Gov. Andrew M. Cuomo Tuesday morning touted his proposal to offer low- and middle-income residents free tuition to New York State's public colleges and universities during an appearance at SUNY Buffalo State.
"You need a college degree," Cuomo said. "That is what is driving the economy."
Cuomo said workers can't "dig your way to a living in this new economy. You have to think your way."
Cuomo said the state cannot afford not to pass the free-tuition program, estimated to cost $163 million.
"Otherwise the economy will pass us by," Cuomo said.
The event ended at about 10:40 a.m. and Cuomo immediately headed to Binghamton University.
Mayor Byron Brown, a Buffalo State graduate, introduced Cuomo at the event held in the Campbell Student Union.
"Too many young cannot afford to walk these halls," Brown said.
Under his proposal which needs legislative approval, more than 200,000 New York State college students would get free tuition if they attend a public university or community college in the state and have a family or individual annual income below $125,000.
Cuomo unveiled the plan in New York City last month alongside Sen. Bernie Sanders, who promoted a free college tuition program during his unsuccessful Democratic presidential primary bid.
The State University of New York’s tuition is now $6,470 for a resident in an undergraduate program. The total cost for attending SUNY is much higher. For a resident undergraduate attending the University at Buffalo, the total annual cost, including tuition and fees and housing, is estimated at $25,560. For out-of-state students, the price climbs to $42,820 annually. For a resident in a graduate program, the total expense is $31,238. The average cost of a community college in the state is $4,350.
In the first year of the program starting in the fall of 2017, students with individual or family maximum income of $100,000 would qualify, rising to $110,000 in 2018 and then hitting the $125,000 eligibility ceiling in the fall of 2019. The tuition benefit is not tied to student performance. In an effort to encourage graduation in four years, the benefit would not be available to students after their fourth year in college.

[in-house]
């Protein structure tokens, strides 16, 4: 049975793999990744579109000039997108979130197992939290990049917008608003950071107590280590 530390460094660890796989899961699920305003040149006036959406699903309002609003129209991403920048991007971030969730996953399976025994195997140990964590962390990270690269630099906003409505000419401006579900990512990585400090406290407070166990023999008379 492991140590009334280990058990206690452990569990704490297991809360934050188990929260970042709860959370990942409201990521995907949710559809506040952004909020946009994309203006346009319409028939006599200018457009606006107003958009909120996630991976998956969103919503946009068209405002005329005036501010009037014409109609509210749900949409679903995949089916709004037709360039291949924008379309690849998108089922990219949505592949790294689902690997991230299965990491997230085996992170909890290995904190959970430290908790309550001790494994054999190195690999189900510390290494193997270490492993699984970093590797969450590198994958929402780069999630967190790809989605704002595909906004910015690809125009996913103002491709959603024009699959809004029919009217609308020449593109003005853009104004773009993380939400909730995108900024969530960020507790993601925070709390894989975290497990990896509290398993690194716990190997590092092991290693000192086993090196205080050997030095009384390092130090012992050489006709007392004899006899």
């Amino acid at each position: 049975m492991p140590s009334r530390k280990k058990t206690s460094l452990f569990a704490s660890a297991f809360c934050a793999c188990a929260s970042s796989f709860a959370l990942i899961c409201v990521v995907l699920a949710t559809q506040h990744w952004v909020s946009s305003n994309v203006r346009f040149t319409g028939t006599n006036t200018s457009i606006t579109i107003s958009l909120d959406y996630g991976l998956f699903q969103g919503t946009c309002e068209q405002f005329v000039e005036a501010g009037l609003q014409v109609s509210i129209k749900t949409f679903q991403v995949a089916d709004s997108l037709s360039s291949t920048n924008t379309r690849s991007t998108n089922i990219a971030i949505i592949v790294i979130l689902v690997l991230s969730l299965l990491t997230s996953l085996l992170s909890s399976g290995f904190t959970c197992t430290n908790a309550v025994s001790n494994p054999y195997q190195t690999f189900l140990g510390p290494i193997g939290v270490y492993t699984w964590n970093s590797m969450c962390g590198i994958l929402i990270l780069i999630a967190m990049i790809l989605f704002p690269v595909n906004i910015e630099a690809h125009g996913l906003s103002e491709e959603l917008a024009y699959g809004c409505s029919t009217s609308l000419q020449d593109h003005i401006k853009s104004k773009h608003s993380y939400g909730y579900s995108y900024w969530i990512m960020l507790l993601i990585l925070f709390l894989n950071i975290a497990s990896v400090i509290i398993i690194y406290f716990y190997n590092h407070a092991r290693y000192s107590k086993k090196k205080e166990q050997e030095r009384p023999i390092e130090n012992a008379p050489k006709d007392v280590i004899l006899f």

But higher education policy experts and private college presidents are among those questioning whether “free tuition” is the most effective way to get more students through college. Among the concerns:
- Will public colleges and universities be able to keep pace with higher demand without sacrificing quality;
- The use of limited resources to help a broad spectrum of families, many of whom can afford to pay tuition, instead of targeting more aid toward lower-income families;
- Whether the state will be able to sustain free tuition as college costs grow, and whether other areas of higher education funding will suffer; and,
- The possibility that increased competition for seats in selective state colleges and universities will squeeze out low-income students and lead to less diverse campuses.
The state is home to more than 100 private colleges and universities, in addition to a network of 89 public colleges and universities in the State University of New York and City University of New York. Cuomo’s plan would drive up higher education costs and put some private colleges out of business, to the detriment of students and taxpayers, according to some private sector presidents.
“I think all of us in the private sector applaud the governor for trying to find a way to get more students into college and on to a degree,” Gary A. Olson, president of Daemen College in Amherst, one of 11 private non-profit colleges and universities in Western New York, told The Buffalo News last month. “I’m sure that all the intentions are good. But what I’m seeing and he may not be seeing is the unintended consequences.”
Small private colleges in particular, which tend to rely on tuition for the bulk of their revenue, already face tremendous financial pressures due to a continued declined in the population of traditional college-aged students across most of New York and in other parts of the Northeast and Midwest.
Olson said the governor’s plan as it now stands would create havoc in the state’s higher education landscape, potentially steering tens of thousands of students from private colleges and universities onto SUNY campuses that won’t have the capacity to handle the influx.
“They would be completely overwhelmed,” he said.
The state would then have to spend even more money on additional faculty and staff and facilities, added Olson.
While community colleges are included in Cuomo's tuition proposal, they worry that the plan undercuts the price advantage community colleges have over four-year public colleges and universities.
Many cost-conscious students use community college as a stepping stone into a four-year SUNY school, and community college leaders worry that, under Cuomo’s plan, those students would bypass their institutions and enroll as freshmen in a four-year program, leading to further enrollment declines.